By the time I reached the top of the Gornergrat I now know I was in 32nd place, having taken 2:02. I felt pretty good and the support at the top was incredible! There is a cable car up to the summit so a lot of people had made the trip up to cheer the race on. Having your name on the race number is great at times like this! The views all the way round the race were awesome, I nearly tripped over a few times by getting distracted staring at the Matterhorn and the glacier. I grabbed a drink and a few pieces of energy bar and set off on the long descent to the Riffenalp, then the halfway point at Furi at 1880m.

What a view! Kasie Enman arrives at Gornergrat, think I was just behind
(from iRunfar.com)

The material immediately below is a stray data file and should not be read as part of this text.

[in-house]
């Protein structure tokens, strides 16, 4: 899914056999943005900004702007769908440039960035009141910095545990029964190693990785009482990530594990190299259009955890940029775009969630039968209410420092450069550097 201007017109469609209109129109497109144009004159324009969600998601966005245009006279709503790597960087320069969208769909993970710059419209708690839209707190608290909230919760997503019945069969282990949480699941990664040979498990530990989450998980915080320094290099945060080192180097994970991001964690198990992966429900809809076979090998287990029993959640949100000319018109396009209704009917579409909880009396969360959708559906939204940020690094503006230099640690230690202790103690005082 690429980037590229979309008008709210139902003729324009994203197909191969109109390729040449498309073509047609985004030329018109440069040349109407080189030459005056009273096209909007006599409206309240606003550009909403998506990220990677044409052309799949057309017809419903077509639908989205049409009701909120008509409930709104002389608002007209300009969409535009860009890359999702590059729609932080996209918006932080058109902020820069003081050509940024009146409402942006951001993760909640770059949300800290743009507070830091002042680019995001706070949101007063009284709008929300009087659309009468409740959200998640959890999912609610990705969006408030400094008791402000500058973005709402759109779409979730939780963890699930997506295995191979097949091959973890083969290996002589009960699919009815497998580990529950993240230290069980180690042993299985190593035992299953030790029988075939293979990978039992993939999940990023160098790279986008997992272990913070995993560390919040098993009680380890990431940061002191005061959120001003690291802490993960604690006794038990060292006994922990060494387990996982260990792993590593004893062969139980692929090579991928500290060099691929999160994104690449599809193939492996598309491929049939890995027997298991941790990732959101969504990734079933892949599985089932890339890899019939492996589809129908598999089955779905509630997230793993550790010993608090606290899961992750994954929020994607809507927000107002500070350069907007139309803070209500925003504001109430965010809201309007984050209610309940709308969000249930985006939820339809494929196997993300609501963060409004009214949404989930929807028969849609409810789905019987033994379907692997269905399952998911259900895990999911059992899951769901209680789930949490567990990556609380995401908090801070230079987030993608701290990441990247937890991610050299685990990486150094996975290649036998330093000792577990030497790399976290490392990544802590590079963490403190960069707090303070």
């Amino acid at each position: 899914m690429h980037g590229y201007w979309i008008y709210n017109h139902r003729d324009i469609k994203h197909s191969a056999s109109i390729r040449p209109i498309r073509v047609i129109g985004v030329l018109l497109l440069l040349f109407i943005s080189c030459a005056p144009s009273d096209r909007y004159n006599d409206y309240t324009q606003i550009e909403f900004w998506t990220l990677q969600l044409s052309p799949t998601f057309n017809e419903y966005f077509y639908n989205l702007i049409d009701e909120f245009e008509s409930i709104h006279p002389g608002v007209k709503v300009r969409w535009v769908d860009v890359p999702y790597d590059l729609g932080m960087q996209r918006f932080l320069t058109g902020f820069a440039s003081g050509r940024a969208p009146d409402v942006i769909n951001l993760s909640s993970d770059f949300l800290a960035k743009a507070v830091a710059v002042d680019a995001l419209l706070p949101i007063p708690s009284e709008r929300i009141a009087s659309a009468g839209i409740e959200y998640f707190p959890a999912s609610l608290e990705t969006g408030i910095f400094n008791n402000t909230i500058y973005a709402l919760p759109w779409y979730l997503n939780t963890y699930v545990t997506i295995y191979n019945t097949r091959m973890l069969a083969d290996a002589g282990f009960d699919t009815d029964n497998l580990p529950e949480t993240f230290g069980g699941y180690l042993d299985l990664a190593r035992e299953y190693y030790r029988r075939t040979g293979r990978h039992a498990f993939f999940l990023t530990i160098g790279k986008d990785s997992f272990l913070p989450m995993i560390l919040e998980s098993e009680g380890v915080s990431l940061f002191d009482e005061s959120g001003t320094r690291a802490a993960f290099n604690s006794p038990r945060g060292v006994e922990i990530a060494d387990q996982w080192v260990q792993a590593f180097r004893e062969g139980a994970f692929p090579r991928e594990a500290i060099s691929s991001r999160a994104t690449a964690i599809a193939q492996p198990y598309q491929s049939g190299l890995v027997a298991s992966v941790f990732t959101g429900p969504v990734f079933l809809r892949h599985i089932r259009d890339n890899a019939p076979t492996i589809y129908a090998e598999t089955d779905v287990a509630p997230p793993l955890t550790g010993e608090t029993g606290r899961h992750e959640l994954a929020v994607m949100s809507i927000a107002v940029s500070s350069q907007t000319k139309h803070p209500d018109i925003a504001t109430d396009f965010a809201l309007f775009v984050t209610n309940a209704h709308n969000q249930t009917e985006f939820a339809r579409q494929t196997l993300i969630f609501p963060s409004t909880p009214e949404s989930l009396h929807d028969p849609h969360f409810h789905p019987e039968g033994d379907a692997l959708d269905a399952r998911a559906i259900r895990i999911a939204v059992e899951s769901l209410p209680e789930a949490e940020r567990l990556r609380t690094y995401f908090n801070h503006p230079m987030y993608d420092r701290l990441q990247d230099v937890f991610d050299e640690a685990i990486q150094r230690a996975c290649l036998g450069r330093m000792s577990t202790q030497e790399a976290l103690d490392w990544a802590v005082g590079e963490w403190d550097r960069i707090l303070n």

The descent was amazing, it felt how I'd imagined proper skyrunning would. I'd moved ahead of a little group so was on my own as I passed through Riffenalp. My legs were feeling a bit battered by now but I declined the man at the mountain restaurant's offer of a schnapps and took a gel instead. Next came the climb up to Schwarzsee at 2800m, at the top there would only be 900m climb left in the remaining 20km or so of the race, so I pushed on a bit and worked hard up the climb. I really enjoyed this bit of the race, I remember thinking that my legs hurt but that I was out doing what I love in the most amazing setting, and I should make the most of it! I caught a few more people to take me up to 24th at the summit, where I grabbed a gel (and regretted paying 3 francs for mine the day before!) and set off down another rocky descent. I wanted to make sure I kept the gap I'd got to the guys behind me, but nearly pushed a bit too hard... The cameraman near the top has some excellent footage of me very nearly coming a cropper!